Find out why iron is essential for women before, during and after pregnancy, and how to reclaim those energy levels.
Most mothers can relate to frequent energy dips, but if feeling constantly exhausted is the norm for you, then you should consider getting your iron levels checked out. Recent research has shown that only 18% of Irish women of childbearing age are getting adequate iron from their diet. Inadequate dietary iron intake can cause symptoms such as tiredness, irritability, headaches and decreased immune function. Your body tries to increase iron absorption when stores are low, but if no iron is available through diet or supplementation you might develop iron deficiency anaemia.
Iron is essential for healthy blood and normal growth and development. Because of monthly blood loss, women need more dietary iron than men. Women who lose a lot of blood during their monthly period (heavy periods) are at higher risk of iron deficiencyanaemia. We look at the reasons why iron is esssential for women before, during and after pregnancy.
Even before you become pregnant, your body needs iron for many reasons:
- It’s vital for making haemoglobin, the protein in red blood cells that carries oxygen to other cells.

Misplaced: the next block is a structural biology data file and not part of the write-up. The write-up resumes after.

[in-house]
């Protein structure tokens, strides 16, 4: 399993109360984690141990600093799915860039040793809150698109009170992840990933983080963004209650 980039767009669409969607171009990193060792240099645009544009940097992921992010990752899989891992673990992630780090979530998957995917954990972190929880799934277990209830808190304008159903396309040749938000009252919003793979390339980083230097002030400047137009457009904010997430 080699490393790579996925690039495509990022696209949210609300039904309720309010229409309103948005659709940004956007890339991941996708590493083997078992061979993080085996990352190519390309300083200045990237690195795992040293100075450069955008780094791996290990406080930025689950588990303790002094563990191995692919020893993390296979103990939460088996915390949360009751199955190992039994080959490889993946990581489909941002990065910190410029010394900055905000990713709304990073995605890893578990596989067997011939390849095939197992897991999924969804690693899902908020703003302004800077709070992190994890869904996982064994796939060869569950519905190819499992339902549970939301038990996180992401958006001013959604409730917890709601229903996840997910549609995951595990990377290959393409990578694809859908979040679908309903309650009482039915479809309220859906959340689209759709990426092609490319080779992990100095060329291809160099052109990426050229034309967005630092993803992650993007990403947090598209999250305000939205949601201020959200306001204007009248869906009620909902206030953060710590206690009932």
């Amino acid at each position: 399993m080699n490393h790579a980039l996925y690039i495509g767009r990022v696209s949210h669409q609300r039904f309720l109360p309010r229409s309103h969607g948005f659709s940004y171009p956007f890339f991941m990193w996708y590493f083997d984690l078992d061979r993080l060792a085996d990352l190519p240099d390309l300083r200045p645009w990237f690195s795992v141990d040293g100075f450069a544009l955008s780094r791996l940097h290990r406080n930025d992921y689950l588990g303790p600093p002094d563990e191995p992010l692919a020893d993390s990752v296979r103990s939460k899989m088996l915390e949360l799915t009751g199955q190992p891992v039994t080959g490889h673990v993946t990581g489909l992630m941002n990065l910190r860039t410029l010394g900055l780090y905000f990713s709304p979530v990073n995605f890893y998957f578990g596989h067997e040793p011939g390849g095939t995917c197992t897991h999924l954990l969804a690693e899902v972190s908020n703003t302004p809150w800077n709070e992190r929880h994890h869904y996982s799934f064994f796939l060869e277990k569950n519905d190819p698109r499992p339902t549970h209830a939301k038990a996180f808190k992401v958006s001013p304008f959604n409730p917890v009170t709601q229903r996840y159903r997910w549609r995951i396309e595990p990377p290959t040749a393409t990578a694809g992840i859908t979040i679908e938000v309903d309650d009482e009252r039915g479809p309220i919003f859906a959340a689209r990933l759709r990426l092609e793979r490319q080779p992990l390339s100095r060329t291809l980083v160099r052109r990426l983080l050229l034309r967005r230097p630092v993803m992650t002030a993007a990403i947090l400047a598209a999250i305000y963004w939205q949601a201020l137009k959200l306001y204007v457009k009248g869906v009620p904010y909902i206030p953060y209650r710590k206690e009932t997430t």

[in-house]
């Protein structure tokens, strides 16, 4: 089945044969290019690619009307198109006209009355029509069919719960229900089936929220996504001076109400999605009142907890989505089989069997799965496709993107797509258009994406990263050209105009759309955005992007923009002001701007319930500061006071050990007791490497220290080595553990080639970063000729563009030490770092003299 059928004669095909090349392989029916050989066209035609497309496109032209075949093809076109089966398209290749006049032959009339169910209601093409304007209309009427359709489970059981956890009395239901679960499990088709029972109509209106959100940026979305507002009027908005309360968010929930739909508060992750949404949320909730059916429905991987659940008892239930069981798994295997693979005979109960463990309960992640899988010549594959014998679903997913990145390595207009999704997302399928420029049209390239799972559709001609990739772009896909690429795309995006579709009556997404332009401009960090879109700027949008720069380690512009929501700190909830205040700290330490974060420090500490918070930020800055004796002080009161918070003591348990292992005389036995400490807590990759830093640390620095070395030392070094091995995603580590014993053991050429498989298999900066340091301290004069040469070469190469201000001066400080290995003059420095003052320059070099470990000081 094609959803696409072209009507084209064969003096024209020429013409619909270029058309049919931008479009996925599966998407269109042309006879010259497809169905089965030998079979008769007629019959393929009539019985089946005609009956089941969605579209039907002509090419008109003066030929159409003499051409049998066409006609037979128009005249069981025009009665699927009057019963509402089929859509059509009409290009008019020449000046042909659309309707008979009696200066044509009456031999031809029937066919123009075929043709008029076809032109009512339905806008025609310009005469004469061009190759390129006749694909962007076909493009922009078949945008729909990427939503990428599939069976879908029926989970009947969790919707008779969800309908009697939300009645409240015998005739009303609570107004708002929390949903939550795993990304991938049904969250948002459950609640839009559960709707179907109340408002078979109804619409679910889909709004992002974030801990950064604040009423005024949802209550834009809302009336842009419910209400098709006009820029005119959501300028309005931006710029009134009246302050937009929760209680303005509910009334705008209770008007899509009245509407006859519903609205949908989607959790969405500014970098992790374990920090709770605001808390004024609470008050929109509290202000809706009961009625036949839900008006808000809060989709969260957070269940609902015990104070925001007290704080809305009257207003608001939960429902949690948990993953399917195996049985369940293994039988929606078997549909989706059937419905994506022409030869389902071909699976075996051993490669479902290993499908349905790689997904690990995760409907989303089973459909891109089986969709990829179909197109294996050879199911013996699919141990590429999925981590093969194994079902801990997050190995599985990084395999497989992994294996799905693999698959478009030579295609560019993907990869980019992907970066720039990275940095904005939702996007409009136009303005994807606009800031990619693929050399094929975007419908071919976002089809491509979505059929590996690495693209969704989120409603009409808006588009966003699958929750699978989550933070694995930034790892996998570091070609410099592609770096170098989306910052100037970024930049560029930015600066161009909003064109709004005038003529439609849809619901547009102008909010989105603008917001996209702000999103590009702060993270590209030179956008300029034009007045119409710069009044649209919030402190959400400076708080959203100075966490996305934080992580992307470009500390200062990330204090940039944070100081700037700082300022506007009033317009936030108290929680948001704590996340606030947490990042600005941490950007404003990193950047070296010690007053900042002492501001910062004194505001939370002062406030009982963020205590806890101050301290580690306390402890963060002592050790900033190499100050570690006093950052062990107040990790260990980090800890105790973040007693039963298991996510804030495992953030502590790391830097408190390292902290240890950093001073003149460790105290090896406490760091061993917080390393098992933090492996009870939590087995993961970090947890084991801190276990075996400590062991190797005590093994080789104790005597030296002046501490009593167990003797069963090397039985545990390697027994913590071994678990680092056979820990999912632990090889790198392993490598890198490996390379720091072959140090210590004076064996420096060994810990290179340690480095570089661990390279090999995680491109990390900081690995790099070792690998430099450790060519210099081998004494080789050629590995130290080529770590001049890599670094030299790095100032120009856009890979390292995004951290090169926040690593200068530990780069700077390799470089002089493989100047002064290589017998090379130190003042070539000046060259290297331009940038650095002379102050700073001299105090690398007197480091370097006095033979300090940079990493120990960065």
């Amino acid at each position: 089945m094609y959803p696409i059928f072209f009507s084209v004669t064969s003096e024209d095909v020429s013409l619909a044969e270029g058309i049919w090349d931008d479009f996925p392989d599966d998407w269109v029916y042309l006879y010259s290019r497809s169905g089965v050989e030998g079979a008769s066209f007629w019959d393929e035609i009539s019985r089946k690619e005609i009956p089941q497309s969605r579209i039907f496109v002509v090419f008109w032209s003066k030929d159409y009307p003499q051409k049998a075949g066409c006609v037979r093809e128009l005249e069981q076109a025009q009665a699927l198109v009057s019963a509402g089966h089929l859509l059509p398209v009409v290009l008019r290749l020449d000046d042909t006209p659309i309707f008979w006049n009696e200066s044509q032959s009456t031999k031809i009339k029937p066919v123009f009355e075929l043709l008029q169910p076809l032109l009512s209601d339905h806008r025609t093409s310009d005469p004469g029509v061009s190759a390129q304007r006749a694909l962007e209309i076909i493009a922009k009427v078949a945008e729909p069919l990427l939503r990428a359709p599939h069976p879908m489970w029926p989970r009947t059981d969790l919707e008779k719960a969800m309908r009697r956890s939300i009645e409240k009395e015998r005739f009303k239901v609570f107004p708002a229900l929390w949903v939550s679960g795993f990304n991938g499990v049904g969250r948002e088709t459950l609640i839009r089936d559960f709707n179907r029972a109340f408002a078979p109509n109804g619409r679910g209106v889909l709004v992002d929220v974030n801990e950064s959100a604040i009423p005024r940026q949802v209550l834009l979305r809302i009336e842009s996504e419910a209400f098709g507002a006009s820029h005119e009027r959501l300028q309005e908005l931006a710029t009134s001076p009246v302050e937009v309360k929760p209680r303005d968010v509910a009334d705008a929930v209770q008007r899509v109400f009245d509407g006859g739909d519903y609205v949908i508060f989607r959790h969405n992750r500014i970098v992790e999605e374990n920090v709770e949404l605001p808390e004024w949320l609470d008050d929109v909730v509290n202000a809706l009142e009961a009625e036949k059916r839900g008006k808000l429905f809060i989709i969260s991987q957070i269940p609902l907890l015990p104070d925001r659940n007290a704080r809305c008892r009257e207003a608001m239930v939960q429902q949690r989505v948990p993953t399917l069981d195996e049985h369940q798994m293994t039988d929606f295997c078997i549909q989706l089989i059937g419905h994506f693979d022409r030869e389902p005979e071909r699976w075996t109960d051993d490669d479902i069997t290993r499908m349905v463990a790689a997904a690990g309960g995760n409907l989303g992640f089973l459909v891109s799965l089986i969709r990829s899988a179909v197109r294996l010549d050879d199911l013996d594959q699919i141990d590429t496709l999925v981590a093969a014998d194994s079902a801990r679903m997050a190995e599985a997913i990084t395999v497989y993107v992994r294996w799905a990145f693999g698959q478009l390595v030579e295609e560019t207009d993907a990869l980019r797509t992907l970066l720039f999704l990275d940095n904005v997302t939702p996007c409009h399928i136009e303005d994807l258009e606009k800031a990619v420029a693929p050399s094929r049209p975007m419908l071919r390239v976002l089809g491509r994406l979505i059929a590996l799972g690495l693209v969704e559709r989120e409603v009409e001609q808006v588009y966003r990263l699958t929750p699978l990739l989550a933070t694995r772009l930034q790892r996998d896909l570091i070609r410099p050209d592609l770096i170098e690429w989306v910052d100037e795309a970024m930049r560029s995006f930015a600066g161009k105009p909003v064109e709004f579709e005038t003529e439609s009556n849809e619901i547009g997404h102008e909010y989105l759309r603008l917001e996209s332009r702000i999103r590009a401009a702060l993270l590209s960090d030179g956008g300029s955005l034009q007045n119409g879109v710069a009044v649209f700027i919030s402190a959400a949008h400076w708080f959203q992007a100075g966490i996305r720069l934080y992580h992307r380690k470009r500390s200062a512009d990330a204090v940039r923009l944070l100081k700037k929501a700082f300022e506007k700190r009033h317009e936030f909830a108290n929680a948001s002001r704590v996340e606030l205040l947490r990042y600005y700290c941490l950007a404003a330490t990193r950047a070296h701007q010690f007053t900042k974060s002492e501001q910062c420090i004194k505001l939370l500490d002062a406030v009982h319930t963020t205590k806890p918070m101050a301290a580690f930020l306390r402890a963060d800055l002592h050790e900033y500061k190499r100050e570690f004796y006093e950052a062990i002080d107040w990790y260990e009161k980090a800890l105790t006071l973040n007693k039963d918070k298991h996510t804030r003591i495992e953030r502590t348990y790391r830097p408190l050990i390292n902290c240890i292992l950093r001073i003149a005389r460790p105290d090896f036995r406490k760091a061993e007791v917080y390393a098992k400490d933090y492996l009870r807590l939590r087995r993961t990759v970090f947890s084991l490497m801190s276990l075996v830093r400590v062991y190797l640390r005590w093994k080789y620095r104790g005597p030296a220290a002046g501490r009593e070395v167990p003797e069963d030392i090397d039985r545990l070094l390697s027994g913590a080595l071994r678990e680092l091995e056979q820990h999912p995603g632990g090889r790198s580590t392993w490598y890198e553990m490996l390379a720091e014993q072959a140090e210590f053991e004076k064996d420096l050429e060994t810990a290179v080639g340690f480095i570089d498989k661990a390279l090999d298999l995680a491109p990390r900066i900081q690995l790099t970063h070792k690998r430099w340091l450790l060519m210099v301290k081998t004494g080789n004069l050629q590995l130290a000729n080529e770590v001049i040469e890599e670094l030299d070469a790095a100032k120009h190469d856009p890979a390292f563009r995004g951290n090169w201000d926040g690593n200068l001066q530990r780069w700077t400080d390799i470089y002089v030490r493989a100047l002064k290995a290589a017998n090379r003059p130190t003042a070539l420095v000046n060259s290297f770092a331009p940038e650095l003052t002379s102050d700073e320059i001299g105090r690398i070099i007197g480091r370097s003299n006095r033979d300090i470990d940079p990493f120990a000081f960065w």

- It’s an important component of myoglobin (a protein that helps supply oxygen to your muscles), collagen (a protein in bone, cartilage, and other connective tissue), and many enzymes.
- It helps to keep your immune system healthy.
How much do women need?
14.8mg a day for women (19-50 years)
8.7mg a day for women (50-64 years)
Many women need extra iron because they began their pregnancy with inadequate stores of iron. Iron requirements increase during pregnancy as maternal blood volume increases and your baby’s blood system is developing. You will have nearly 50% more blood than usual – the extra iron helps your body to make more haemoglobin.
You will need more iron for your growing baby and placenta, particularly in the second and third trimesters.
Women who are low in iron are more likely to have a premature baby and also to have babies who are a low birth weight. A smaller baby may sound like a better plan when it comes to labour, but smaller babies have a slightly increased risk of diseases like obesity and heart disease in later life.